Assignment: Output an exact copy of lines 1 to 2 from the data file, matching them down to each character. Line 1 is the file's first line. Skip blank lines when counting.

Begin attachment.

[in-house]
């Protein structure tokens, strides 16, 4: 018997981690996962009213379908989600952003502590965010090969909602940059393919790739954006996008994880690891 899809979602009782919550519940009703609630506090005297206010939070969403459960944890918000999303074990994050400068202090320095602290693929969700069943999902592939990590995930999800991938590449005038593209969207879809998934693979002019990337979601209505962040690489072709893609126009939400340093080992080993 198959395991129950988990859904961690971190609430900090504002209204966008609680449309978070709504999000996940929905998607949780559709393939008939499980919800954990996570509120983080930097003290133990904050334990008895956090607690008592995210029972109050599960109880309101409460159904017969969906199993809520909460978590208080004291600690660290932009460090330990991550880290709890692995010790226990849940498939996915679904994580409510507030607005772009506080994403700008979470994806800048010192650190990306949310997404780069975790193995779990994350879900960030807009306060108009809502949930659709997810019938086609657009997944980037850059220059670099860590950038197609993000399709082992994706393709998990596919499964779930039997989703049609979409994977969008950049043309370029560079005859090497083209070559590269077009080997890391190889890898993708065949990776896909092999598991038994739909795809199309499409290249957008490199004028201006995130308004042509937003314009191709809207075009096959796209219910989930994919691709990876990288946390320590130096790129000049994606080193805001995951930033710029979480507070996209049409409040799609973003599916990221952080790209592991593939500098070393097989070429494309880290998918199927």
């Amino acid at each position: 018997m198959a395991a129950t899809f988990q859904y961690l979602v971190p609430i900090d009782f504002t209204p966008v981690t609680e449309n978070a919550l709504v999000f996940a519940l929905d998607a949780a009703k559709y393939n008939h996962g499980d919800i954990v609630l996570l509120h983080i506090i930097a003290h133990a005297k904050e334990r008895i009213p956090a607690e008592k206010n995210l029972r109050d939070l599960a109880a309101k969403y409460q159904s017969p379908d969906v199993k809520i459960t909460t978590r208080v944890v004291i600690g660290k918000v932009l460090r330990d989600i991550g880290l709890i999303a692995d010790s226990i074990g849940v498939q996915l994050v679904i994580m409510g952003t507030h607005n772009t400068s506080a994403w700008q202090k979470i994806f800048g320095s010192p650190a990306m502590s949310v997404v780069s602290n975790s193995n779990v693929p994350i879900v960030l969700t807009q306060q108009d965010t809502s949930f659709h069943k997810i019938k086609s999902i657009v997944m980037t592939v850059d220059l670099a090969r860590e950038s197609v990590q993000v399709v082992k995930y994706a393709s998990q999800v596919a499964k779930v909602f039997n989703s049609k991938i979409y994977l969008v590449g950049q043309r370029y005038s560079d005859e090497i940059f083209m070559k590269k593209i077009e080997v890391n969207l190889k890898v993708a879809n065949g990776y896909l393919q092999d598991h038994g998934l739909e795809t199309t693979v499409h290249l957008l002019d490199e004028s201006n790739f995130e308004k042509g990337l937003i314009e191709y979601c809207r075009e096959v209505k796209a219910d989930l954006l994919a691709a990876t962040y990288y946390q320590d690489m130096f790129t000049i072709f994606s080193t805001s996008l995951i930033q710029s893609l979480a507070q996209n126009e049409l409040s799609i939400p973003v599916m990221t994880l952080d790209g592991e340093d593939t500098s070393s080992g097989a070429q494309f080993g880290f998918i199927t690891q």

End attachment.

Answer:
[in-house]
């Protein structure tokens, strides 16, 4: 018997981690996962009213379908989600952003502590965010090969909602940059393919790739954006996008994880690891 899809979602009782919550519940009703609630506090005297206010939070969403459960944890918000999303074990994050400068202090320095602290693929969700069943999902592939990590995930999800991938590449005038593209969207879809998934693979002019990337979601209505962040690489072709893609126009939400340093080992080993 198959395991129950988990859904961690971190609430900090504002209204966008609680449309978070709504999000996940929905998607949780559709393939008939499980919800954990996570509120983080930097003290133990904050334990008895956090607690008592995210029972109050599960109880309101409460159904017969969906199993809520909460978590208080004291600690660290932009460090330990991550880290709890692995010790226990849940498939996915679904994580409510507030607005772009506080994403700008979470994806800048010192650190990306949310997404780069975790193995779990994350879900960030807009306060108009809502949930659709997810019938086609657009997944980037850059220059670099860590950038197609993000399709082992994706393709998990596919499964779930039997989703049609979409994977969008950049043309370029560079005859090497083209070559590269077009080997890391190889890898993708065949990776896909092999598991038994739909795809199309499409290249957008490199004028201006995130308004042509937003314009191709809207075009096959796209219910989930994919691709990876990288946390320590130096790129000049994606080193805001995951930033710029979480507070996209049409409040799609973003599916990221952080790209592991593939500098070393097989070429494309880290998918199927």